Simply put, this is one of the best videos I’ve watched in quite some time. If you think Barack Obama will spend just $1 billion on his reelection effort, think again. This president — like the president before him and the president before him — has at his disposal “The Vote Pump,” the elegant but unsustainable system by which the government taxes and borrows money to fund entitlement programs — and by which entitlement beneficiaries, in turn, vote to ensure the government will continue to tax and borrow money to pay their benefits. You might know it better by another name: “The Wealth Redistribution Pump.”

Every minute the presidential candidates debate their plans to create jobs, reform the tax code, protect the country, achieve energy independence, explore space and strengthen the family (among other things) is a minute they don’t debate their plans to reform entitlements. Those other issues are important — but, in the end, it’s the entitlement state that is bringing us to our knees. It’s the welfare state that will, as The Washington Examiner’s Phil Klein argues, destroy us.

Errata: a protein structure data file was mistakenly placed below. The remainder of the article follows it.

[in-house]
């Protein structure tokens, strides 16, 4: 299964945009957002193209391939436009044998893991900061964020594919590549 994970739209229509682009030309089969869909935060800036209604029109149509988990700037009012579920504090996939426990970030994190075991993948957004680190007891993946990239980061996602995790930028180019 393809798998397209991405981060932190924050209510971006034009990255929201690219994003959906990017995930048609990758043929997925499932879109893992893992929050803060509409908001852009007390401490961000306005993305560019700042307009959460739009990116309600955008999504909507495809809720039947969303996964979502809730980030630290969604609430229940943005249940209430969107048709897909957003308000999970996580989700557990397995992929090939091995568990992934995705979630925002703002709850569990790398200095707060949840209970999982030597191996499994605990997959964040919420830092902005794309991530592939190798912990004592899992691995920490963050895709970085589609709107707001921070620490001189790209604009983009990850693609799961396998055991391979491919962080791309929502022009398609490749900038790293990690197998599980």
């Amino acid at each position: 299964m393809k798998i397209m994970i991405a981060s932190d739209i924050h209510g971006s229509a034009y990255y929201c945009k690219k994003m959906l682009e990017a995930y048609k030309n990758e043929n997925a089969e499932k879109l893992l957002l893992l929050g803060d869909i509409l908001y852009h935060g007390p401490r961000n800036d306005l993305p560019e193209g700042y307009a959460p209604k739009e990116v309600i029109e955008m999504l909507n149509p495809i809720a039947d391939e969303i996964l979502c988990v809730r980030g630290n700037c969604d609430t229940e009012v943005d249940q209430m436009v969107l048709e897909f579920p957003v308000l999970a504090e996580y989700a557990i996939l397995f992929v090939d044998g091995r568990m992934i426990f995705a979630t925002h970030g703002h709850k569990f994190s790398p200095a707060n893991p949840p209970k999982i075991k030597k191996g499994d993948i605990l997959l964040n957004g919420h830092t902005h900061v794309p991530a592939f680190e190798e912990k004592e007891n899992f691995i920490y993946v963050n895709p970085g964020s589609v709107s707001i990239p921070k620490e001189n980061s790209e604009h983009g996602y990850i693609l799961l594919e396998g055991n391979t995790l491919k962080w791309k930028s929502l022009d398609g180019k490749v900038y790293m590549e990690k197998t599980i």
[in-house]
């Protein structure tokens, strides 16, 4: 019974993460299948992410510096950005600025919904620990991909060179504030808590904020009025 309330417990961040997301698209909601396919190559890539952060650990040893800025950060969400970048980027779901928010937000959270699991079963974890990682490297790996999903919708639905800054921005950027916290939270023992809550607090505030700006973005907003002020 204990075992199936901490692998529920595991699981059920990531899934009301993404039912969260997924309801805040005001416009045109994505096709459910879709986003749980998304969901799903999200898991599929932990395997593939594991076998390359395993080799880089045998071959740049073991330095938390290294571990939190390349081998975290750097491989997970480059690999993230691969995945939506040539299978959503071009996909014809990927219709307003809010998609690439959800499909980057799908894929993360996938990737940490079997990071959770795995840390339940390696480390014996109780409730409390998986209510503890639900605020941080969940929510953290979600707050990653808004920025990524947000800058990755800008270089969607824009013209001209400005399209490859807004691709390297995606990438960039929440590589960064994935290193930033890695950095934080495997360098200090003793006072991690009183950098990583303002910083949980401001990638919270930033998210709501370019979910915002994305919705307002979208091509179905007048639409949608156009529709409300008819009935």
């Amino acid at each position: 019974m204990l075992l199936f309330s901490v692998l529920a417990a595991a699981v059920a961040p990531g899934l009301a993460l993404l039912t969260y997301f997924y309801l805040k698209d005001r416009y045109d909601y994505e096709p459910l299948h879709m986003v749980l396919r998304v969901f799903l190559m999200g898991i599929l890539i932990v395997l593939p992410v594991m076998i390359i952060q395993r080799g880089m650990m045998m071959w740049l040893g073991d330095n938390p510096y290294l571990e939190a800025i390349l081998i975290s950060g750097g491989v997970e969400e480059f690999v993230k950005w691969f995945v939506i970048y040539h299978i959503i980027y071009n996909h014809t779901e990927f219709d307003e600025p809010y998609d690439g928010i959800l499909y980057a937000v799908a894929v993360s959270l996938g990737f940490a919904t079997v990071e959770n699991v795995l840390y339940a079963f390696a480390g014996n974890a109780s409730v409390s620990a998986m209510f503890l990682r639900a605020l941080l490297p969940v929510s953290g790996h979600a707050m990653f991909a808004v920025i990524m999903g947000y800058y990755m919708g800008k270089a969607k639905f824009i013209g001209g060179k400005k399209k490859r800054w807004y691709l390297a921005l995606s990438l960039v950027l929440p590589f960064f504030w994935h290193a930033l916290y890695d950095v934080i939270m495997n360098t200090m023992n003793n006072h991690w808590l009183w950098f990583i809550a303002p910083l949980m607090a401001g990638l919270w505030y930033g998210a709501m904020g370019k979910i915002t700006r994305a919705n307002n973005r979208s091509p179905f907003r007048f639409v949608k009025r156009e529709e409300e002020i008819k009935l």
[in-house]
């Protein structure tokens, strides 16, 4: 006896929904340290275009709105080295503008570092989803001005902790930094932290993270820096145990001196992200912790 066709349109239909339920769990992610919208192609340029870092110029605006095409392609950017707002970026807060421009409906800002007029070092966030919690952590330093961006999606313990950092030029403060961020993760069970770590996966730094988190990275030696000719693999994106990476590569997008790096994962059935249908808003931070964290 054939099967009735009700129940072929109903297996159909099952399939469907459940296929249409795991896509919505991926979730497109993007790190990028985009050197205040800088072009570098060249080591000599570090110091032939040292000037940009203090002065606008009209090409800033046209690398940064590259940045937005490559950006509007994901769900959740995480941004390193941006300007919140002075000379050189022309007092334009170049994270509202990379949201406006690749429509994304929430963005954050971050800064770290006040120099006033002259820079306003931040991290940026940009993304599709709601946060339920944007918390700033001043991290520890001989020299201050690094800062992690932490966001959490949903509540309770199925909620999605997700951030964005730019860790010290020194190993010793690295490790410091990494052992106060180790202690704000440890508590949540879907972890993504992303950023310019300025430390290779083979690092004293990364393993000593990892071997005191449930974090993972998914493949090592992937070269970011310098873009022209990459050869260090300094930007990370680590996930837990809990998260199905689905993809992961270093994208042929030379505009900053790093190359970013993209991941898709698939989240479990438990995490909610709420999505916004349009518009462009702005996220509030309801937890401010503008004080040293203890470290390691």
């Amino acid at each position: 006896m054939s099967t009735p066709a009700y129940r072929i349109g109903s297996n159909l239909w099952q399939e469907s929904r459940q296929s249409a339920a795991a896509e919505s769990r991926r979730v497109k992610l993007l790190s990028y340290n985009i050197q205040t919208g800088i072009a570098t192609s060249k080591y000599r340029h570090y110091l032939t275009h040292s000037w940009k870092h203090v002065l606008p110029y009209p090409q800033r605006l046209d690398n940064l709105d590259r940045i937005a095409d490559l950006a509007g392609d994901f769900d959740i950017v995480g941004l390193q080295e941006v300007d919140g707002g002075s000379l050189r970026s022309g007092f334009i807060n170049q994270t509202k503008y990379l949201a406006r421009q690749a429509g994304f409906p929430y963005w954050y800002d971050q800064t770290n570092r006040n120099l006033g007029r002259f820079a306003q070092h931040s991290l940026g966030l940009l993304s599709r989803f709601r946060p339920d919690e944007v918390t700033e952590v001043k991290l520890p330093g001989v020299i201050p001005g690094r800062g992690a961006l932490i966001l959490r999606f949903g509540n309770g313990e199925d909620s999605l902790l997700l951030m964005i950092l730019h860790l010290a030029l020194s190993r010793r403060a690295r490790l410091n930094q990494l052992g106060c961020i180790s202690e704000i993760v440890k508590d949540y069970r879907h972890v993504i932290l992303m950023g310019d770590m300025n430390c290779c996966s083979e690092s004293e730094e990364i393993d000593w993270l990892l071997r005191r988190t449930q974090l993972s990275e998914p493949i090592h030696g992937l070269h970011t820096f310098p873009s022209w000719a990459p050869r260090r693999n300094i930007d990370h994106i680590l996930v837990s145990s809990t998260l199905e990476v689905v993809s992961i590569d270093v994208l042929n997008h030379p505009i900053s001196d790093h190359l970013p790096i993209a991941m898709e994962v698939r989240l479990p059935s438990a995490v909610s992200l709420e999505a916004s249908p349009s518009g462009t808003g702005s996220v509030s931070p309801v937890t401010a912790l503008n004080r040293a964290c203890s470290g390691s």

Bring up entitlement reform and emotionally-driven accusations will pepper the conversation. Ground rules are required. Here are the two I would propose: (1) Society has obligations to the weakest among us, to those who literally cannot work, but (2) The rule for those who can work ought to be, to borrow a Biblical principle, “He who does not work, neither let him eat.” (Ironically enough, that second principle was invoked by Lenin himself — but he limited the meaning of “work” to labor. A better definition might be the creation of value, under which definition the activity of the “bourgeoisie,” the control of the means of production, is also work.)

Incidentally, it shows far less concern for the happiness of people to give them handouts than it does to require them to earn their success. The correlation between earned success and happiness is well-documented. It’s shabby and shameful that politicians care more about their own reelection and the consolidation of power among them than the happiness of those whose votes they buy with handouts.